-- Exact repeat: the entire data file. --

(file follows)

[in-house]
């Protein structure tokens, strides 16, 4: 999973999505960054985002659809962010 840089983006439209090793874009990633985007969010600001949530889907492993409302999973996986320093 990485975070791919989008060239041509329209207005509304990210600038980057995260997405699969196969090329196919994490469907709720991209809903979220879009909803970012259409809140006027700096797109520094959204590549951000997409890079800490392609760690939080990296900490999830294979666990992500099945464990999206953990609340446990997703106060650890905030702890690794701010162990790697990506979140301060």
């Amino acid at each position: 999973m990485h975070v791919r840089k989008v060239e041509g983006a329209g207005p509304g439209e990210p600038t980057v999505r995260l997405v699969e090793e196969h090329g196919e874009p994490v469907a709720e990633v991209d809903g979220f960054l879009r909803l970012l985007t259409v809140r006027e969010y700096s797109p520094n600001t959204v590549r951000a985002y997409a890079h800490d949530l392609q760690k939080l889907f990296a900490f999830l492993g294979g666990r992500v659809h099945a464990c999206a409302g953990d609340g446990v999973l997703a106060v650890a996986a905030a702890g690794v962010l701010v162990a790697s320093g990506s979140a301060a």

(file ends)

[in-house]
């Protein structure tokens, strides 16, 4: 999973999505960054985002659809962010 840089983006439209090793874009990633985007969010600001949530889907492993409302999973996986320093 990485975070791919989008060239041509329209207005509304990210600038980057995260997405699969196969090329196919994490469907709720991209809903979220879009909803970012259409809140006027700096797109520094959204590549951000997409890079800490392609760690939080990296900490999830294979666990992500099945464990999206953990609340446990997703106060650890905030702890690794701010162990790697990506979140301060």
């Amino acid at each position: 999973m990485h975070v791919r840089k989008v060239e041509g983006a329209g207005p509304g439209e990210p600038t980057v999505r995260l997405v699969e090793e196969h090329g196919e874009p994490v469907a709720e990633v991209d809903g979220f960054l879009r909803l970012l985007t259409v809140r006027e969010y700096s797109p520094n600001t959204v590549r951000a985002y997409a890079h800490d949530l392609q760690k939080l889907f990296a900490f999830l492993g294979g666990r992500v659809h099945a464990c999206a409302g953990d609340g446990v999973l997703a106060v650890a996986a905030a702890g690794v962010l701010v162990a790697s320093g990506s979140a301060a």